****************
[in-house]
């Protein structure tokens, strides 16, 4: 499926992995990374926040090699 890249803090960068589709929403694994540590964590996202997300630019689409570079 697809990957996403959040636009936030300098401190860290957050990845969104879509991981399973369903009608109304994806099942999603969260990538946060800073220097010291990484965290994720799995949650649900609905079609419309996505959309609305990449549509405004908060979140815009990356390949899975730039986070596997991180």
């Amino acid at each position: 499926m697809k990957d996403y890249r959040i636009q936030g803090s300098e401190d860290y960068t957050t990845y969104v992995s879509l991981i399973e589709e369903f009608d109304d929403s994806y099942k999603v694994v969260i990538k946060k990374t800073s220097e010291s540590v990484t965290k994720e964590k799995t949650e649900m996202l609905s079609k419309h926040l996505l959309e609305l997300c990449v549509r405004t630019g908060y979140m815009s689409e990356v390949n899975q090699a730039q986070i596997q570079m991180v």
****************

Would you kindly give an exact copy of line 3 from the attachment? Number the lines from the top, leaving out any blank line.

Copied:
């Amino acid at each position: 499926m697809k990957d996403y890249r959040i636009q936030g803090s300098e401190d860290y960068t957050t990845y969104v992995s879509l991981i399973e589709e369903f009608d109304d929403s994806y099942k999603v694994v969260i990538k946060k990374t800073s220097e010291s540590v990484t965290k994720e964590k799995t949650e649900m996202l609905s079609k419309h926040l996505l959309e609305l997300c990449v549509r405004t630019g908060y979140m815009s689409e990356v390949n899975q090699a730039q986070i596997q570079m991180v």